On June 6, members of a student organization at The Ohio State University sent the president of the school over 500 letters requesting that the university admit to failing to respond appropriately to a rape case in 2002.

"You, like a person, should have the integrity to stand up and admit when you've made a mistake," said Jennifer Yoder, co-chair of Women and Allies Rising in Resistance, a student organization dedicated to fighting violence against women.

Yoder addressed a group of around 30 at a press conference held for the letter send-off. University officials hovered in the back of the room, and a camera was sent from university relations to record the event. University spokeswoman Elizabeth Conlisk asked for a copy of Yoder's speech, and headed to a back room to speak off the record to reporters, declining comment on the lawsuit.

In 2002 on OSU's campus, a student named Jeremy Goldstein sexually violated another student. OSU's response, after finding him in violation of OSU's sexual misconduct policy, was simply to move him to another dorm, alerting no one in the new or old dorm as to the reason for this move, making a conscious and intentional decision to permit the risk of Jeremy Goldstein to be a continued presence on campus.

Only one month later in his new dorm he raped another woman, Jane Doe. Despite reporting the assault, telling Ohio State that the perpetrator's name was Jeremy, that he had been recently moved into Smith Hall, and exactly where he was living there, OSU refused or was unable to make the connection that this was indeed the same Jeremy who they had just moved to Smith Hall for sexually violating another woman.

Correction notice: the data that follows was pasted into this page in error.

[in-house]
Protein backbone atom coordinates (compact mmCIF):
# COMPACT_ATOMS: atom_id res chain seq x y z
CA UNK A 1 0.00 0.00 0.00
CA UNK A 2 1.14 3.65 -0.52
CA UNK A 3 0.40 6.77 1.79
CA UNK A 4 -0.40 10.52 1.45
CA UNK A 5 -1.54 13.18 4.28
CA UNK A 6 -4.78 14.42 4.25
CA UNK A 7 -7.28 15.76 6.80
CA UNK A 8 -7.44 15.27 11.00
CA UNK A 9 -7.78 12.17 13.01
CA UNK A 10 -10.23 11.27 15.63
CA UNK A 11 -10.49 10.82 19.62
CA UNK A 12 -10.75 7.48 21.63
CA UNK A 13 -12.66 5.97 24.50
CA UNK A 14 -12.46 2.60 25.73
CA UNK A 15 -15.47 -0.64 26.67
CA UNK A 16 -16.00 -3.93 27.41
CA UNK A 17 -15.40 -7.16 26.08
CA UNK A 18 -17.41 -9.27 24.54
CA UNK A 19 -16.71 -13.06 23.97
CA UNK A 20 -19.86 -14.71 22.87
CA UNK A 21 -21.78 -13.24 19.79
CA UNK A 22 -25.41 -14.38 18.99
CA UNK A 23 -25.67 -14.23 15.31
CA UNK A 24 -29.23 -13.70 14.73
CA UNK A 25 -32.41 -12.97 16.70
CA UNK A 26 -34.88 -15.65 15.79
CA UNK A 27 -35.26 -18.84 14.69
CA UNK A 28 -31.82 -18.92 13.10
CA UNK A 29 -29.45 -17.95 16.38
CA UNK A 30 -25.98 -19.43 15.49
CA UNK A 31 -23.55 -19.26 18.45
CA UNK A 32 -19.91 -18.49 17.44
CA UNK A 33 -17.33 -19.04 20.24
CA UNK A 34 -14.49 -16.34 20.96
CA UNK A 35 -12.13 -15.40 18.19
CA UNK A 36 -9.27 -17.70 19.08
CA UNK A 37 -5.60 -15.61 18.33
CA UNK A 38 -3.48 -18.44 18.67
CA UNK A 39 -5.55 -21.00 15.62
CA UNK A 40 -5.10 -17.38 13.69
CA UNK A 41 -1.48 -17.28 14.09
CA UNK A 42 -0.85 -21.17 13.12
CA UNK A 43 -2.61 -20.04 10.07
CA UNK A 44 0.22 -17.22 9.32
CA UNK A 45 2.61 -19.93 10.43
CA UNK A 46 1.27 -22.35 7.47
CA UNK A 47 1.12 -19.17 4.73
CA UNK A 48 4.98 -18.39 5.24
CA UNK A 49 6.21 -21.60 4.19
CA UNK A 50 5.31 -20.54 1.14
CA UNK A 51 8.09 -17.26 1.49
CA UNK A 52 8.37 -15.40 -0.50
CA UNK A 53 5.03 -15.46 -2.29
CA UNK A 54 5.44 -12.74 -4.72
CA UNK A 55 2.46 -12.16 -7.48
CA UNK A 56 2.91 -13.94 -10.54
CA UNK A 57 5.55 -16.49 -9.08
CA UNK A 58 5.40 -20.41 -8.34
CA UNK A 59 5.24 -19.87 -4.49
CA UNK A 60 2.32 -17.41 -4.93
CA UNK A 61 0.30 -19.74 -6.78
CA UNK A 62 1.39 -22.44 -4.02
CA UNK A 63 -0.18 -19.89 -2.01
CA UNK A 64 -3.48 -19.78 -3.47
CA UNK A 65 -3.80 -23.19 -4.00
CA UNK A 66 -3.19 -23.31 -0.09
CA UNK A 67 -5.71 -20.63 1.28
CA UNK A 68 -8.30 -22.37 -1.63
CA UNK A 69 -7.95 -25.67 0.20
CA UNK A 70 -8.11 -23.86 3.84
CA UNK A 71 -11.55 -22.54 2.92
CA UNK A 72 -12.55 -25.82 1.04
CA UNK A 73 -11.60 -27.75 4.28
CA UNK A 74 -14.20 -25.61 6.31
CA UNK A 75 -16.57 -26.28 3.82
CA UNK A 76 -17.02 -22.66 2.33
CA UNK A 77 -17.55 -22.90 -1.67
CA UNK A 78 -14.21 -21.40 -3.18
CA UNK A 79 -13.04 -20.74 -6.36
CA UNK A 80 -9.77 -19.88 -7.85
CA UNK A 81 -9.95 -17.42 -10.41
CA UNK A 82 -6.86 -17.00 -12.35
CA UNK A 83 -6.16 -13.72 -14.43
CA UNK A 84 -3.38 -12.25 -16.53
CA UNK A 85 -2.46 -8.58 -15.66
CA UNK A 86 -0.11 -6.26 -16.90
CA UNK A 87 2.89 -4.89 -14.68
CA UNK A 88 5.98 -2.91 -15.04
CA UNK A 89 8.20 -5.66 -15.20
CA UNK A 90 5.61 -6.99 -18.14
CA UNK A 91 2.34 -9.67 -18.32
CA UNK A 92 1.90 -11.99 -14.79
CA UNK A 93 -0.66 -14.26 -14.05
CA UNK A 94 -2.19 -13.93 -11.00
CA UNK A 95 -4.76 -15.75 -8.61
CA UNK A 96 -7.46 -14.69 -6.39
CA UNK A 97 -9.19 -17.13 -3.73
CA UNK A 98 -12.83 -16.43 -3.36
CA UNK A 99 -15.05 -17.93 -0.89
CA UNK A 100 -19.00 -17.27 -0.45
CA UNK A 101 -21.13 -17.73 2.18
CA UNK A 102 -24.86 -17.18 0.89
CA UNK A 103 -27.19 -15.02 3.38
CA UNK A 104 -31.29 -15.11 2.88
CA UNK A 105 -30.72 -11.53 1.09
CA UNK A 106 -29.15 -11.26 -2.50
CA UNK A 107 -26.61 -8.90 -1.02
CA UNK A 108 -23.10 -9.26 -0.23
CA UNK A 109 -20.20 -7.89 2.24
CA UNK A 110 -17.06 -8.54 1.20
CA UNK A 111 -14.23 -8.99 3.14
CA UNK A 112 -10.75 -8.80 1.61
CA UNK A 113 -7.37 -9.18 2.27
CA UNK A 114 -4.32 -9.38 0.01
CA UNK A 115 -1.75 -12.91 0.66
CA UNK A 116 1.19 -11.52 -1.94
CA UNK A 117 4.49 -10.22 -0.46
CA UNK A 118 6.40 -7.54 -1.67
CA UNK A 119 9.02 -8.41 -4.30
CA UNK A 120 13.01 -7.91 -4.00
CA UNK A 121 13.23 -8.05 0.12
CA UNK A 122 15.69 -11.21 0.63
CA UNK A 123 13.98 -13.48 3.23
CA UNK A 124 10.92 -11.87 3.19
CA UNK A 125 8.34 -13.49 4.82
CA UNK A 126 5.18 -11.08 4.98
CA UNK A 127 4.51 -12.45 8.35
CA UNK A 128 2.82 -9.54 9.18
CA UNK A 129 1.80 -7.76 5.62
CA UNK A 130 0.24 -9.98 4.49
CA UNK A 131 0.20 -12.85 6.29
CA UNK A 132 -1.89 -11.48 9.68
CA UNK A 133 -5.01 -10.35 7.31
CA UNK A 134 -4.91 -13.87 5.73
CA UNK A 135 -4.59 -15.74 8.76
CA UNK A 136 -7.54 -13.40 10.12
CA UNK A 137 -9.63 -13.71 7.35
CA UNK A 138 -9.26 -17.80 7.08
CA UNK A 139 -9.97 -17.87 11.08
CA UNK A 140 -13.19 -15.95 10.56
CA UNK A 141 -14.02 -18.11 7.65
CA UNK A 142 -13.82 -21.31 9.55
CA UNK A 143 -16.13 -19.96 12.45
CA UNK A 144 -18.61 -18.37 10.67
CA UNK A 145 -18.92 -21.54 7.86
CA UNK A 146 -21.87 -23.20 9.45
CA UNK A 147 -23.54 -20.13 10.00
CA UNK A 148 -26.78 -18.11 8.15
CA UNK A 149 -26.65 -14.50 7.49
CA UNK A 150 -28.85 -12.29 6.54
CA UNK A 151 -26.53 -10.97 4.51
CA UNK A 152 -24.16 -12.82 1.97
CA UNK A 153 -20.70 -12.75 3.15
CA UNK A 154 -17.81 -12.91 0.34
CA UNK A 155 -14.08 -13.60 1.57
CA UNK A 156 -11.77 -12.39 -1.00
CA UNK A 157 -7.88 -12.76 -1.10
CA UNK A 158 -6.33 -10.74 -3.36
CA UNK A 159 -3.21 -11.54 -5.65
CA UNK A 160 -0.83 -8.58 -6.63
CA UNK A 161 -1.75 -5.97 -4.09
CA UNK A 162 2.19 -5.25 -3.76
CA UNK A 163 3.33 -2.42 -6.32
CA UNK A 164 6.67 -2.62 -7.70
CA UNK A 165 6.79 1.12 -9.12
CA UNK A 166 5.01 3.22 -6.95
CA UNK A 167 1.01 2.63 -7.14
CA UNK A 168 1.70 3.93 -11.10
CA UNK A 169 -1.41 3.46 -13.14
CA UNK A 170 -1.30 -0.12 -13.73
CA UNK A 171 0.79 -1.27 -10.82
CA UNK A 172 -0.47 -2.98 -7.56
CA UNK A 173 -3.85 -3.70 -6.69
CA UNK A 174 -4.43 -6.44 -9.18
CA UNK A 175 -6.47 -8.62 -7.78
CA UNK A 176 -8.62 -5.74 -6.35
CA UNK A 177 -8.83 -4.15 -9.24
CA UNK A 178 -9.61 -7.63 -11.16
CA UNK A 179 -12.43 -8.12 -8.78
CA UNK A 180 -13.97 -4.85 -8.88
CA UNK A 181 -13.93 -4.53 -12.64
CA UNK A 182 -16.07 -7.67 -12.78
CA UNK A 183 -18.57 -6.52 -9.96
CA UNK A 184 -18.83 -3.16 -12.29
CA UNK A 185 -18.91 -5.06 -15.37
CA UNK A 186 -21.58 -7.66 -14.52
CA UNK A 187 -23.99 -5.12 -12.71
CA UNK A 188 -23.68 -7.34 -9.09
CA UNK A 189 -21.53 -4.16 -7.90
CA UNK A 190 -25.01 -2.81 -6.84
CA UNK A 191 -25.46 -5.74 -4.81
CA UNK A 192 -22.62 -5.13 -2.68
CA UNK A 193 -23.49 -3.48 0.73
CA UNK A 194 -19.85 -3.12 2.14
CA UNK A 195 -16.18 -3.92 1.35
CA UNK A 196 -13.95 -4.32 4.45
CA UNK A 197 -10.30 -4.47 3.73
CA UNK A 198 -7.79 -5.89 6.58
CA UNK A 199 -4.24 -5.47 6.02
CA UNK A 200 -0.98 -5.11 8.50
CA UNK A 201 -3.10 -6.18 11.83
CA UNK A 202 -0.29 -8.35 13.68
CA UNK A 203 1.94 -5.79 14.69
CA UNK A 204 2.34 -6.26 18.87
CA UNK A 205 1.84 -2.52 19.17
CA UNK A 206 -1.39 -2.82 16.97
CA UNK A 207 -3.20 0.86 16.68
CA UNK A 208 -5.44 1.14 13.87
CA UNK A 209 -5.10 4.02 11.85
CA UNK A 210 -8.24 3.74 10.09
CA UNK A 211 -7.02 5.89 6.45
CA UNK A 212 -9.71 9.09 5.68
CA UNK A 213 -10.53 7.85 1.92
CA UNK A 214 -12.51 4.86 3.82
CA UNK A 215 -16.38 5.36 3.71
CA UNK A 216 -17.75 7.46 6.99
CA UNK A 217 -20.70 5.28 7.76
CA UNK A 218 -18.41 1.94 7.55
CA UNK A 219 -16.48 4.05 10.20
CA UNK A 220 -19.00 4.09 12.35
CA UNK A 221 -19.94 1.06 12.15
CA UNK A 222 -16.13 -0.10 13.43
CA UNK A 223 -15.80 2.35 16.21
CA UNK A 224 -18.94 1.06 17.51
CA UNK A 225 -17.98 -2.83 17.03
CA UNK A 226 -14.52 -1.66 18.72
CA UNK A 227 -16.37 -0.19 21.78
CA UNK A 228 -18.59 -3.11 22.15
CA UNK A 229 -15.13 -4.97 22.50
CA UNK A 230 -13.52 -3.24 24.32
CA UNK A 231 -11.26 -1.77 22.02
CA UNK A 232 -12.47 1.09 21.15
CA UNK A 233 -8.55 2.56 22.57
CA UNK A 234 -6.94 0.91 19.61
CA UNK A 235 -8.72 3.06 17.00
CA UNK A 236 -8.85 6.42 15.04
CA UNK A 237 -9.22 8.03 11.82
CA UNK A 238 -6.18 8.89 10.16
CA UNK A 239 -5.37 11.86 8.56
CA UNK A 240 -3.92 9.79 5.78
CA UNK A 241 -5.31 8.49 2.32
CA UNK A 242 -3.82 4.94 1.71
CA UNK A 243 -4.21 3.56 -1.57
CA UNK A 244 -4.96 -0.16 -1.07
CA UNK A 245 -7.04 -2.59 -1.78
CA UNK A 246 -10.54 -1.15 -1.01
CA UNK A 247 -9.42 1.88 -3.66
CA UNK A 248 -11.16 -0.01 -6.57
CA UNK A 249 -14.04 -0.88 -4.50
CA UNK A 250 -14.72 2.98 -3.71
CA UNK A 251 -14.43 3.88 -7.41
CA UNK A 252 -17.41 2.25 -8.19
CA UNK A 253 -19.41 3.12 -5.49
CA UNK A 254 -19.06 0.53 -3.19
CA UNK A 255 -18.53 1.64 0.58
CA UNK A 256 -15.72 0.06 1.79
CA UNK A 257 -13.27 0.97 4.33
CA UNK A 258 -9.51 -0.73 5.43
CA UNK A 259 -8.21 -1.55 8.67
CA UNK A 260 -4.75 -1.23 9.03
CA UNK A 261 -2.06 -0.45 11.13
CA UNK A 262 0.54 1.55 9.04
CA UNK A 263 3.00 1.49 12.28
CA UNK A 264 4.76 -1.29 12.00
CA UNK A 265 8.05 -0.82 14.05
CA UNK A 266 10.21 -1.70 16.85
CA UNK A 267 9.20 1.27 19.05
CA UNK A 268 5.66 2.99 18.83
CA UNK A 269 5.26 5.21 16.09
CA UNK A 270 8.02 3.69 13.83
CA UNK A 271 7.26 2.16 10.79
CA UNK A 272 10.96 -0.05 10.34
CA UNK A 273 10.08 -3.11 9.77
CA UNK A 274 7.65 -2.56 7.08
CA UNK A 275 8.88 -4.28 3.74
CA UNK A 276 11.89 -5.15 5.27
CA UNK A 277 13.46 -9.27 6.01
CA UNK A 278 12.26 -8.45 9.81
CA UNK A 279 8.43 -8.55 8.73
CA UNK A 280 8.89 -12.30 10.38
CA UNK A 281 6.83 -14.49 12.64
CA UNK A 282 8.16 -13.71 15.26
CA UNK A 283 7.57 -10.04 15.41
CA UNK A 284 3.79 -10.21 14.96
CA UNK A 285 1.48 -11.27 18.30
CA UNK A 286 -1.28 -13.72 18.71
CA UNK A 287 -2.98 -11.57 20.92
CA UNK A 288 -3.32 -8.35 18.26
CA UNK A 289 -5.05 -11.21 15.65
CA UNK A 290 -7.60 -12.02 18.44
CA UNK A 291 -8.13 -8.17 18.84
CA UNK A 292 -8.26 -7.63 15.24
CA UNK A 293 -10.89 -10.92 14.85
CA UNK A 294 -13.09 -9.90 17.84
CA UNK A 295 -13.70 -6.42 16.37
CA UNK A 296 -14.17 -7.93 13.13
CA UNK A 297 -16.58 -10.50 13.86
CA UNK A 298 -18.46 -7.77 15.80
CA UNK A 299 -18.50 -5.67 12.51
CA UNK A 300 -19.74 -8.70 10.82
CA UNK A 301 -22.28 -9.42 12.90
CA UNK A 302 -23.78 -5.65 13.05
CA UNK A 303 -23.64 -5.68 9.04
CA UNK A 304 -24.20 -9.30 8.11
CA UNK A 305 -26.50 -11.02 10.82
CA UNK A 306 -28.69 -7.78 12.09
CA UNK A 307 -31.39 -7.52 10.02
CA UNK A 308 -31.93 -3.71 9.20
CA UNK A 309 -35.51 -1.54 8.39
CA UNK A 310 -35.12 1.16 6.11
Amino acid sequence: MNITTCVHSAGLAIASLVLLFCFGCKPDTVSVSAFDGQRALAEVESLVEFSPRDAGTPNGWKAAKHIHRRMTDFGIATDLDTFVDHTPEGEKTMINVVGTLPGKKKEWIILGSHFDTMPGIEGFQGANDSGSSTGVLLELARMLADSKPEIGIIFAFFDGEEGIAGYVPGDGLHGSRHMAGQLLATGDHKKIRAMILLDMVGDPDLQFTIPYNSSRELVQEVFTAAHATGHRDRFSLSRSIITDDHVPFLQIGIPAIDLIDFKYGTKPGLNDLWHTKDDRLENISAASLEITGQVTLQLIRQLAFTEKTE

The complaints about Goldstein continued to pour in, including four complaints on his new floor of harassment or fear of his temper/demeanor, and an incident in which he punched a woman in the face in broad daylight in front of the dorm. As a result of code of conduct violations Jeremy Goldstein was shuffled to three different dorms, and eventually to an apartment just across the street from campus.

Despite OSU's acknowledgement of the risk Goldstein posed, he was not suspended and barred from campus until August 26th, 2003, over 16 months after Jane Doe's complaint. In the time between her complaint in February of 2002 and his intermediate suspension in August 2003, OSU spent much of the time ignoring Jane Doe, calling it "empowering the victim to make her own choices." In September of 2003 Goldstein was permanently expelled from The Ohio State University, and was later convicted in a criminal court of gross sexual imposition.

OSU's only public statement about the case has been to send media copies of a recent motion to dismiss the case. The motion claims no responsibility in the case, indicating that the plaintiff, Jane Doe, could have prevented the assault herself had she made better choices.

Yoder found this to be a victim-blaming response. "It alarms me that the motion is very similar to a response from a defense attorney for a rapist."

Goldstein is on probation, attending Baruch College in New York City.

Jane Doe now attends school at Kent State.

Jennifer A Yoder, co-chair
Women and Allies Rising in Resistance
7:30 p.m. Tuesdays
4th Floor Ohio Union